Artists: Christian Masot
Silk City Tattoo
7 Garfield Ave.
Hawthorne, NJ 07506
What year did you start tattooing? How did you get started?
I started tattooing in the year 2000; I was in college at the time and all of my friends started getting tattooed. I was always drawing so everyone started asking me to design their tattoos—I didn’t really know anything about tattoos so I would draw this atrocious garbage, ha ha. The artists probably hated me. After a while one of my friends told me that the guy that did their tattoo wanted to meet me. I was all nervous—I went in and he told me I should design a set of flash to sell at the upcoming NYC convention. So I got to work and did this godawful tribal set and brought it to the show. While selling it, this guy (Joey G) asked me if I wanted to learn how to tattoo. I figured it seemed like a cool job—but, I mean, it wasn’t like it is now.
Where did you apprentice?
I started my apprenticeship at a shop in Secaucus called Underground Images—wicked name, I know.
And I was there for about a year. It was about that time that I met Mario Barth, and he made me an offer to come work for him. This was a really great opportunity and I figured that I could learn a lot from him, so it was then that I jumped ship and restarted my apprenticeship under him.
What conventions have you worked at? Have you won any awards?
I’ve done a bunch of conventions over the past years: Boston, The Biggest Show on Earth, Atlantic City, Asbury
Park, Electric City, Philadelphia, Milwaukee, Baltimore, Chicago, and Miami. I have a great time at the shows; it’s an awesome way to meet the community. But as far as contests go, I have won a bunch of stuff—I hope that doesn’t make me sound like a prick. I’ve won best sleeve, tattoo of the day, best of show, best Asian, best
color, best black-and-gray… I am more just happy that the people that I tattoo are proud to show what I’ve done on them. The trophies are nice but it’s really all about the art.
How do you describe your style?
I really enjoy tattooing—like, really a lot—but if I had to describe what I enjoy doing most, I’d say a new
take on classic Japanese style, using a lot of color, but then I also really like doing intricate black-and-gray stuff as well. Recently I’ve really gotten into doing realism in flowers and wildlife.
Who knows what tomorrow will bring?
Tattooing is always changing, and you have to let your style evolve to keep up and set yourself apart.
What inspires you as an artist?
Hmm… more than anything I’d say nature. It sounds cliché, I know, but I try look at everything that I see
as how I could tattoo it. That is, if I look at something like a jellyfish, I try to see what makes it up—why does it sometimes look illuminated, how could I replicate its translucence on skin? Or if I look at a butterfly, I’ll really analyze how the colors are so perfect, then I’ll try to process it and come out with my take on it.
What other mediums do you work in?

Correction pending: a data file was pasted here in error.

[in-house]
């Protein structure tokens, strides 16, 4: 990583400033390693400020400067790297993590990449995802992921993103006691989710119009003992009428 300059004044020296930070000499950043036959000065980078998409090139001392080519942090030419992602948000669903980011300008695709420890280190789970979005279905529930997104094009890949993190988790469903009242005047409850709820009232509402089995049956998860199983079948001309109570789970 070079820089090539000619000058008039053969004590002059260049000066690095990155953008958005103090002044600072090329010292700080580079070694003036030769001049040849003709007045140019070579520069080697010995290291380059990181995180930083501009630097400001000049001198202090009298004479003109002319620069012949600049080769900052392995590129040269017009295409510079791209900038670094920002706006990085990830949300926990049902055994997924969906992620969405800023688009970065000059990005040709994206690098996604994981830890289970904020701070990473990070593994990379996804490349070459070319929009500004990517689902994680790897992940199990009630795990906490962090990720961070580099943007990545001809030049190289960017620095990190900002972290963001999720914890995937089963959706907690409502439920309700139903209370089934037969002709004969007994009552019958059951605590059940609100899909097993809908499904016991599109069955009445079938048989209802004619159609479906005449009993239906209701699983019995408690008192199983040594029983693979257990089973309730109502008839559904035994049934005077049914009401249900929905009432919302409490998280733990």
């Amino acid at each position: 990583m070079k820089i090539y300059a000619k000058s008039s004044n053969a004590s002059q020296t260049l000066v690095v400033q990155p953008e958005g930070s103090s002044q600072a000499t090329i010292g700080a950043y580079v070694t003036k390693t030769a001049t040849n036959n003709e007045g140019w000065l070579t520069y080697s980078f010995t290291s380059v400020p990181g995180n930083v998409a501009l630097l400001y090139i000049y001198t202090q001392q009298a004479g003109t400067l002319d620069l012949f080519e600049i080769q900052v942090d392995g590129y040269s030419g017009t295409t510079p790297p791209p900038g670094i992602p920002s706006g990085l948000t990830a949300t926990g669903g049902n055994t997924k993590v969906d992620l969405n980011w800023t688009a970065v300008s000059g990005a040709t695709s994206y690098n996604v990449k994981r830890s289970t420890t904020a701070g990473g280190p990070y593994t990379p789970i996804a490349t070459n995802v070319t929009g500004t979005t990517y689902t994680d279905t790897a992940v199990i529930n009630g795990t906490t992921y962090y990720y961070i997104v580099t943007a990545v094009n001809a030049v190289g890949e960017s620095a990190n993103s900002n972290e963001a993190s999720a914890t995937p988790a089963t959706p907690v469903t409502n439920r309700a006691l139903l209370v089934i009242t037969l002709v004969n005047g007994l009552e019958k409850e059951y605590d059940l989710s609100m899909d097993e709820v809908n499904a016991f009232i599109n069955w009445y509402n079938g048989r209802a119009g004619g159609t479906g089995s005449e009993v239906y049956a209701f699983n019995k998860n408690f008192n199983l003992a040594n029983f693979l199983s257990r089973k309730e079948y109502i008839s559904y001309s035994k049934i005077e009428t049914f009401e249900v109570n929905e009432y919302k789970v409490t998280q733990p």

I love painting. My mediums of choice are acrylics, primarily, followed by watercolors and airbrushing. One day I’d love to learn to sculpt.
What tattoo artists do you admire most?
Well, my favorite artists are Joe Capobianco, Eric Merrill, Horiyoshi III, and Shige. I also really admire Jesse Smith and Derek Noble. Also my boy Damien Friesz for his amazing painting skills. There’s a lot of amazing artists out there, but these are the ones that I feel had a lot to do with keeping me inspired throughout the years.
What kind of tattoos do you look forward to doing?
I love doing big-color tattoos, Japanese stuff, black-and-gray—I just love tattooing anything interesting. If you look at my portfolio, I’m a bit all over the place, whereas some tend to really get into doing a particular style and they’ll base themselves on that. I just really look at a tattoo and as long as the client is cool and lets me do my thing with it, I’ll just have fun. I just can’t believe this is my job—it’s awesome.
Is there anyone that you would like to tattoo?
If I could have tattooed one person, it would have been my grandmother before she passed away. She always teased me and told me she wanted a rose or a butterfly, and I think it would have been awesome to do it.
Before someone gets a tattoo what advice do you give them?
Know who you’re getting tattooed by—see at least 15 good pictures in their portfolio, and meet them first! Don’t just like someone’s work and then not be able to stand the person that’s permanently marking you. For me, being very spiritual, I believe that if your artist acts like a prick while he’s tattooing you, he’s putting that negative energy into your body—that’s not awesome. The experience is like a bond that you have. In some cultures, the artist needs to know you and designs the tattoo based on the feeling that he gets from you. That’s an extreme, of course, but I’d say definitely make sure that there’s a connection between you and the artist that you choose.
Is there a tattoo that you haven’t done yet that you are dying to do?
Oh my God, will someone please let me do a Star Wars tattoo already? I mean, seriously—it’s been 12 years,
it’s one of the only tattoos that I would come in on a day off for!